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News In Brief

Gov. Cooper Submits Proposal To Repeal HB2; Mayor Roberts 'Concerned' With ICE Arrests

Governor Roy Cooper introduced legislation Tuesday that would not only repeal House Bill 2 in its entirety, but would enact stricter penalties for certain crimes committed in public bathrooms, and require local governments to give at least 30 days notice before voting on new non-discrimination ordinances.

At a morning press conference, Cooper said he was confident the compromise would pass, and that it would satisfy major sports leagues like the NCAA, ACC, and the NBA that previously moved championship games out of North Carolina in response to HB2.

"It will address the concerns of those who worry about bathroom safety, security, and privacy, as well as those who have concerns about hastily passed local anti-discrimination ordinances," Cooper said at a morning press conference, "And this proposal will begin to repair the damage to North Carolina's reputation."

In response, Republican Senate Leader Phil Berger released a statement saying it was the first he'd heard of the "so-called" compromise, and that if Cooper had a list of members willing to support his proposal, "he should make it public now."

"This proposal does nothing to address the basic privacy concerns of women and young girls who do not feel comfortable using the bathroom, undressing and showering in the presence of men," Berger said, "Gov. Cooper continues to dodge the question, but North Carolinians deserve to know his position on the key HB2 issue: does he believe men should be able to go into women's bathrooms and shower facilities?"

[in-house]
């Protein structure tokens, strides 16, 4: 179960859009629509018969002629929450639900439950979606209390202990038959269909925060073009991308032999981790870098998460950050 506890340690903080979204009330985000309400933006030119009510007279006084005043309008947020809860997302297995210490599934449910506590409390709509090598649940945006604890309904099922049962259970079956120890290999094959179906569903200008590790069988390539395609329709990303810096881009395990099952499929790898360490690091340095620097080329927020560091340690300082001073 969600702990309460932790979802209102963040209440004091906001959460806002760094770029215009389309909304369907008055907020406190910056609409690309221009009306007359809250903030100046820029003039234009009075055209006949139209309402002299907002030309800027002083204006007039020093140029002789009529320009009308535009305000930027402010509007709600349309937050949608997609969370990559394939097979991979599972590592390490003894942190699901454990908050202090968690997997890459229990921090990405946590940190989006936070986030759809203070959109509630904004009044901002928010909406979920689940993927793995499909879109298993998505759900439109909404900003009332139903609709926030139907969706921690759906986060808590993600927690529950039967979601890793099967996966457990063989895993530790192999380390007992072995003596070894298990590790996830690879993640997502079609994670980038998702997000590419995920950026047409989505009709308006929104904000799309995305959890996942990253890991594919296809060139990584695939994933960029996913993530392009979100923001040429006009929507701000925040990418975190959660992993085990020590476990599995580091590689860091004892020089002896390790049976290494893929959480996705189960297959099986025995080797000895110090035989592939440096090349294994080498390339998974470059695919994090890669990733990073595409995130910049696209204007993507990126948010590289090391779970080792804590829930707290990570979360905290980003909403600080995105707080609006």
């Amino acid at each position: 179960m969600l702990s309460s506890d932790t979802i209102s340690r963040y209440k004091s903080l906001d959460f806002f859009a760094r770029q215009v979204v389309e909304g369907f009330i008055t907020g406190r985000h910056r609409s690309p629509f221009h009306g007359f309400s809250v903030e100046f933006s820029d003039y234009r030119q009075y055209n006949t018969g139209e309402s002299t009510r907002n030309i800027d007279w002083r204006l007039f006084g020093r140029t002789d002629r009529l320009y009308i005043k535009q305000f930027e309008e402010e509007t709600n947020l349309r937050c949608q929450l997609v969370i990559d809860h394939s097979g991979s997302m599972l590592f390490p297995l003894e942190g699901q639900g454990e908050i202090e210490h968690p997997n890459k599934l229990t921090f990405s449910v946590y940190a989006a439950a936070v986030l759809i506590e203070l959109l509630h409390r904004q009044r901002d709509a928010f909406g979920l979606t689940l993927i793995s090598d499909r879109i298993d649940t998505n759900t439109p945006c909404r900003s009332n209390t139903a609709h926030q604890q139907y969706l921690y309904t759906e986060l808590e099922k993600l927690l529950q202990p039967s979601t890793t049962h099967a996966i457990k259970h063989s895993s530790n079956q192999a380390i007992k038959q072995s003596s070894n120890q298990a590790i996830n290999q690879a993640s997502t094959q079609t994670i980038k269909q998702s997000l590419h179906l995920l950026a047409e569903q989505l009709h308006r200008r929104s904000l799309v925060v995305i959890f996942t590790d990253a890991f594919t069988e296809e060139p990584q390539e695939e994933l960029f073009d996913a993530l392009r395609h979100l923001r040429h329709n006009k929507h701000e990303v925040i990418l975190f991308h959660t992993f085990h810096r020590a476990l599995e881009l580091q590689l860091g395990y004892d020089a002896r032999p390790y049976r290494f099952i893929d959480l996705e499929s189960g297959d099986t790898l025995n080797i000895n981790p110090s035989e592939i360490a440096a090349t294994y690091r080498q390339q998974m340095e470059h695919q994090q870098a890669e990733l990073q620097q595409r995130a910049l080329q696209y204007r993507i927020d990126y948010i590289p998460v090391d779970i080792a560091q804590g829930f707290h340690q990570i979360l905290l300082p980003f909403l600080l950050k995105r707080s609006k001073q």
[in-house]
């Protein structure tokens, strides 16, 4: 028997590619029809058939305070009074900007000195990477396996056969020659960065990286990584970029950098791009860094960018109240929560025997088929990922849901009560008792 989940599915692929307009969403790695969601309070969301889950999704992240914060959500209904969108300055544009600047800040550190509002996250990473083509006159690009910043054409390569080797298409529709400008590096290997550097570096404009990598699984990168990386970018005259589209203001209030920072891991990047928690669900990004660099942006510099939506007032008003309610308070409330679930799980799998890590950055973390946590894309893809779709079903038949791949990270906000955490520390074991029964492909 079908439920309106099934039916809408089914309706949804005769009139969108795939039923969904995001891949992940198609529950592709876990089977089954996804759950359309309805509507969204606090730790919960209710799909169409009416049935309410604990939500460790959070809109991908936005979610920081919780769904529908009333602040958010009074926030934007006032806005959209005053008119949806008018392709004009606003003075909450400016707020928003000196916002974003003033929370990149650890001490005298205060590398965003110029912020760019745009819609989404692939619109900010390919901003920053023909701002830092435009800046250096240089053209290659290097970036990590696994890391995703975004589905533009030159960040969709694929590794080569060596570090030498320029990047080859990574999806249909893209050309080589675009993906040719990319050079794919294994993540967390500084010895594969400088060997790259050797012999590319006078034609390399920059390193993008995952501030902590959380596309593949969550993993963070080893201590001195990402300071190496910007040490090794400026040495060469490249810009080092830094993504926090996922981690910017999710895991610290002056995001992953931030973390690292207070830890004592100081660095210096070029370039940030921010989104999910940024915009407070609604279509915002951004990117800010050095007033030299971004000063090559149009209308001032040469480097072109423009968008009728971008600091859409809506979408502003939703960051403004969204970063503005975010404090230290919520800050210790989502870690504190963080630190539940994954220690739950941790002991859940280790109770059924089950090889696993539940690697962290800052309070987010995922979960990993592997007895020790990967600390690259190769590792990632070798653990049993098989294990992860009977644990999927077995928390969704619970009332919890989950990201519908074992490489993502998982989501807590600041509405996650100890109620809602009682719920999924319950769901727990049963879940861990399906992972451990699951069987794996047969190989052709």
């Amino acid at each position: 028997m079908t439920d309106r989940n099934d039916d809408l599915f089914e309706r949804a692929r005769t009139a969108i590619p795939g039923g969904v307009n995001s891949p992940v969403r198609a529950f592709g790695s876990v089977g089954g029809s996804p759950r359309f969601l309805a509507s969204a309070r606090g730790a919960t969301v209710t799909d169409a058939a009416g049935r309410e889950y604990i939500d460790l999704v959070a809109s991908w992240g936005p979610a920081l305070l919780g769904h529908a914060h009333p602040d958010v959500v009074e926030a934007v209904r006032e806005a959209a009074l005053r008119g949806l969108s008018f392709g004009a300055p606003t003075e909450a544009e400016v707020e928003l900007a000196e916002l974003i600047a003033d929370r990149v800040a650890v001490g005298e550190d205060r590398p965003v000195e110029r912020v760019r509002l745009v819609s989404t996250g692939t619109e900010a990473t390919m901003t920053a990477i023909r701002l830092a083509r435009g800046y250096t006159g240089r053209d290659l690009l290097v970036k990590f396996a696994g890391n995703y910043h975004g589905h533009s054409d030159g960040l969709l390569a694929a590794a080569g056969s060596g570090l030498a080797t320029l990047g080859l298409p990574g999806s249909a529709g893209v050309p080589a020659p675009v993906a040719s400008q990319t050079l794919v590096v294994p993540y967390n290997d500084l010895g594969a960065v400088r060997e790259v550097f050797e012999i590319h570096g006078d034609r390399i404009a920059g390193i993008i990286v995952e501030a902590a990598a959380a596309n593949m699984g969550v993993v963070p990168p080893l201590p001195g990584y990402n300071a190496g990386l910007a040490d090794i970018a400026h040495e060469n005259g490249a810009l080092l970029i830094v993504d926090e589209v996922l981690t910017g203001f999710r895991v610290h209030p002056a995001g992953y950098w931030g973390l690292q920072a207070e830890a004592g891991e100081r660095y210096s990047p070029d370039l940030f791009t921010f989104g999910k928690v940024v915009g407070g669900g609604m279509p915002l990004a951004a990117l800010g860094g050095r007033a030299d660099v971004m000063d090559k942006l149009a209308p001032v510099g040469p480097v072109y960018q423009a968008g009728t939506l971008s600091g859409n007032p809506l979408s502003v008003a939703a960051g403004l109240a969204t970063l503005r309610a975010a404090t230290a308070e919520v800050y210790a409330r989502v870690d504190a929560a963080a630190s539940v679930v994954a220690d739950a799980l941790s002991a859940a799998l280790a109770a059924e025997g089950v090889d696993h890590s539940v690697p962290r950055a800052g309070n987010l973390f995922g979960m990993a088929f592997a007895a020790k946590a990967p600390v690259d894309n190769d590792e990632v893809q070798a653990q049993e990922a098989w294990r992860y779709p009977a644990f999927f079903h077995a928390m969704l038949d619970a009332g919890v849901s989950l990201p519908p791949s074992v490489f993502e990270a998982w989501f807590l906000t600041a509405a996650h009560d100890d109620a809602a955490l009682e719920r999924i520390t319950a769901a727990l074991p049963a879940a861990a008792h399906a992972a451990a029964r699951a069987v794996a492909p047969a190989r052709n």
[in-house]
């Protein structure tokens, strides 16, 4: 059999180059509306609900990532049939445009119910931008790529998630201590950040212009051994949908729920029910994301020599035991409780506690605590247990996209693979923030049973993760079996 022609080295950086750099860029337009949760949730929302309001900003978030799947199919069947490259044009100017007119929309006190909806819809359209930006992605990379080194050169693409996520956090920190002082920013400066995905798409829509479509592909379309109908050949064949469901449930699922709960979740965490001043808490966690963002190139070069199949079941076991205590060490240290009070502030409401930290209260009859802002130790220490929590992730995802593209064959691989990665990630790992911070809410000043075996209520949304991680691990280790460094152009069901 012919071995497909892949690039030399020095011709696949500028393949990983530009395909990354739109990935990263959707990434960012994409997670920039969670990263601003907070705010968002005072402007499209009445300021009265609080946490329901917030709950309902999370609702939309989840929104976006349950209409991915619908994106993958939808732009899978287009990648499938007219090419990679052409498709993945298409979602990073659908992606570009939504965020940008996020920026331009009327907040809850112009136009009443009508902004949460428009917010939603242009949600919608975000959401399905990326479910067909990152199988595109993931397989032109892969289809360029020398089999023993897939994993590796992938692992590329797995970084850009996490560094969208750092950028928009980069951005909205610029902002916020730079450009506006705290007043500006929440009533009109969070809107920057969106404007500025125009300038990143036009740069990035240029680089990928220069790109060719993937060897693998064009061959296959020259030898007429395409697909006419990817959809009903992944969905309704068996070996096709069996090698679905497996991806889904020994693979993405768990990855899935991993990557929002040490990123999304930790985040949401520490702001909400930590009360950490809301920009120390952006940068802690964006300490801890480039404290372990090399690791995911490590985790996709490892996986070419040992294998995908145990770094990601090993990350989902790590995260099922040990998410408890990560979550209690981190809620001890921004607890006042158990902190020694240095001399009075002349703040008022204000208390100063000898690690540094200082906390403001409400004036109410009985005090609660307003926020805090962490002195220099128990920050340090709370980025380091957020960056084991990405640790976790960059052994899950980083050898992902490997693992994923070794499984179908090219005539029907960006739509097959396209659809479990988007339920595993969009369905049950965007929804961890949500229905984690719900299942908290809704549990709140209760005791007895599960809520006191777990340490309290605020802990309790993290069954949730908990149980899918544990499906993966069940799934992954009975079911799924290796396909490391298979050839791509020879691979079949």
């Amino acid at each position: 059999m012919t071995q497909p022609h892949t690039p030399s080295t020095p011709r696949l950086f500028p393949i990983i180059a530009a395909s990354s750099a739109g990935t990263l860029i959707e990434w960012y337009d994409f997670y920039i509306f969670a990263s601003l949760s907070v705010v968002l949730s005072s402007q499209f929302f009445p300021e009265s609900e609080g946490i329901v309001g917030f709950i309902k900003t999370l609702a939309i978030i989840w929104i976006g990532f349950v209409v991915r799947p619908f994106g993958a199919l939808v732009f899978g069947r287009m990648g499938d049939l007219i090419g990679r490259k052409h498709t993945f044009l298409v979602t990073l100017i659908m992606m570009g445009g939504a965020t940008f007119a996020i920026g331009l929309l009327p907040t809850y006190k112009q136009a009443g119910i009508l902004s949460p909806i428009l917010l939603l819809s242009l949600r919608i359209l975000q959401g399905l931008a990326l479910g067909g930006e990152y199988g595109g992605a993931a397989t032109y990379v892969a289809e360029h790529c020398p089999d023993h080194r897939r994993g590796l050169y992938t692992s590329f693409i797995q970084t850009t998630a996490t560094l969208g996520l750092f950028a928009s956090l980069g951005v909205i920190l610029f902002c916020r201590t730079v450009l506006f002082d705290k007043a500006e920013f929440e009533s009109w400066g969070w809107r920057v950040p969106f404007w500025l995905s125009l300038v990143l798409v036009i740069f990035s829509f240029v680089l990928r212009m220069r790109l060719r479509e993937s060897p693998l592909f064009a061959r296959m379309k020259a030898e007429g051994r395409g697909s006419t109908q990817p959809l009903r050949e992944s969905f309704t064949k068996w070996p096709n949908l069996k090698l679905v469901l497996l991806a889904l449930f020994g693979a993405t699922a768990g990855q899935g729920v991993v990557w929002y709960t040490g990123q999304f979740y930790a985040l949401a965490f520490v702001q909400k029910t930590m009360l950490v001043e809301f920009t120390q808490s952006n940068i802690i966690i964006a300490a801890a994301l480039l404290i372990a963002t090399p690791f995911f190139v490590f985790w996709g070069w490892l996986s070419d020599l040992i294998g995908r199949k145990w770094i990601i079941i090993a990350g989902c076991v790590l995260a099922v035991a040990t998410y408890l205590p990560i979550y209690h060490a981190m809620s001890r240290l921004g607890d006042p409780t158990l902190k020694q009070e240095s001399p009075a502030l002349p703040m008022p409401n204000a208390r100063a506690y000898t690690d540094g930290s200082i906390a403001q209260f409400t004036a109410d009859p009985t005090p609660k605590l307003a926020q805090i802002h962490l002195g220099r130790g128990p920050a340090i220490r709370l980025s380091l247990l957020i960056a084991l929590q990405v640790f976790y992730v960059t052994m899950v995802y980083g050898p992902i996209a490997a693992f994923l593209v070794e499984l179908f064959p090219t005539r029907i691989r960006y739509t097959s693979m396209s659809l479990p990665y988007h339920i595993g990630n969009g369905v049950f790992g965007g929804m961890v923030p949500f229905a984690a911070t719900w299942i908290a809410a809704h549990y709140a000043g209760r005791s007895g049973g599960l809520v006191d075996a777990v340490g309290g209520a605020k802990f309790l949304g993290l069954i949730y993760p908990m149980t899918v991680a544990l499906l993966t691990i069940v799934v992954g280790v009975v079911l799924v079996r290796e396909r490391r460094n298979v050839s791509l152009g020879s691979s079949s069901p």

This story will be updated as it develops.

Mayor Roberts "Concerned" With ICE Arrests in Charlotte

Charlotte Mayor Jennifer Roberts is expressing concern over rising levels of panic among immigrants who fear ICE agents are ramping up deportation efforts in the area.

At Monday night's city council meeting, Roberts said she believes the city is less safe when immigrants are afraid to report crimes or testify as witnesses to crimes. She also said she urges ICE officials to provide timely and accurate information to CMPD.

"I believe that no one should be deported for merely having a broken tail light," Roberts said, "I encourage our city to continue to celebrate, support, protect, and defend our immigrant communities and their families."

The ICE regional office in Atlanta says 84 arrests were made in North Carolina and 19 in South Carolina from Monday to Friday last week. According to ICE, the majority of people arrested were already facing deportation orders, had been deported and re-entered the U.S. illegally, or were "at-large criminal aliens."

The arrests included a Mexican citizen arrested in the Charlotte area who previously was convicted on three counts of indecent liberties with a child. He also had been deported and returned illegally, ICE said.